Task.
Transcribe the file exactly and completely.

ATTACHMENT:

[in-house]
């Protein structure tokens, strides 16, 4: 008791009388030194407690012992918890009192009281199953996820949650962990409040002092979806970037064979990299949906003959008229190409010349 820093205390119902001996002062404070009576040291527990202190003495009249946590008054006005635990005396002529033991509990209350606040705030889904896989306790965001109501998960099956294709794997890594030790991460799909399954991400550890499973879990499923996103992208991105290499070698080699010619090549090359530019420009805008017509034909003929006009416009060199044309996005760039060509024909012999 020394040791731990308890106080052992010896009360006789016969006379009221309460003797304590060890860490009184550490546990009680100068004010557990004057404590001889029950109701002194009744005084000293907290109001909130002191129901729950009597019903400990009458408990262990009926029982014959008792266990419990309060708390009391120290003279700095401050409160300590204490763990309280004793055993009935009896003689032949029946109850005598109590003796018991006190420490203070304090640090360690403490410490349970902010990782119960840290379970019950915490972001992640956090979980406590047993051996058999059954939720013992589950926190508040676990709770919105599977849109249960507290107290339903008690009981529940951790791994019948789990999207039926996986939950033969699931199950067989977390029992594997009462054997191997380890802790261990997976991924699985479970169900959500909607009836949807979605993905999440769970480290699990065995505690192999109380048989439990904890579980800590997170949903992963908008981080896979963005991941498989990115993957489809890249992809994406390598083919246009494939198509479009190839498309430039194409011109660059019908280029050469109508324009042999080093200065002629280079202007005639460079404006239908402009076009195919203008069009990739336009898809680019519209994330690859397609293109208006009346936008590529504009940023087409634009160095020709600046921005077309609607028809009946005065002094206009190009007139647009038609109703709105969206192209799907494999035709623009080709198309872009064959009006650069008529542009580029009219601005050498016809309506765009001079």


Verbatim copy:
[in-house]
């Protein structure tokens, strides 16, 4: 008791009388030194407690012992918890009192009281199953996820949650962990409040002092979806970037064979990299949906003959008229190409010349 820093205390119902001996002062404070009576040291527990202190003495009249946590008054006005635990005396002529033991509990209350606040705030889904896989306790965001109501998960099956294709794997890594030790991460799909399954991400550890499973879990499923996103992208991105290499070698080699010619090549090359530019420009805008017509034909003929006009416009060199044309996005760039060509024909012999 020394040791731990308890106080052992010896009360006789016969006379009221309460003797304590060890860490009184550490546990009680100068004010557990004057404590001889029950109701002194009744005084000293907290109001909130002191129901729950009597019903400990009458408990262990009926029982014959008792266990419990309060708390009391120290003279700095401050409160300590204490763990309280004793055993009935009896003689032949029946109850005598109590003796018991006190420490203070304090640090360690403490410490349970902010990782119960840290379970019950915490972001992640956090979980406590047993051996058999059954939720013992589950926190508040676990709770919105599977849109249960507290107290339903008690009981529940951790791994019948789990999207039926996986939950033969699931199950067989977390029992594997009462054997191997380890802790261990997976991924699985479970169900959500909607009836949807979605993905999440769970480290699990065995505690192999109380048989439990904890579980800590997170949903992963908008981080896979963005991941498989990115993957489809890249992809994406390598083919246009494939198509479009190839498309430039194409011109660059019908280029050469109508324009042999080093200065002629280079202007005639460079404006239908402009076009195919203008069009990739336009898809680019519209994330690859397609293109208006009346936008590529504009940023087409634009160095020709600046921005077309609607028809009946005065002094206009190009007139647009038609109703709105969206192209799907494999035709623009080709198309872009064959009006650069008529542009580029009219601005050498016809309506765009001079």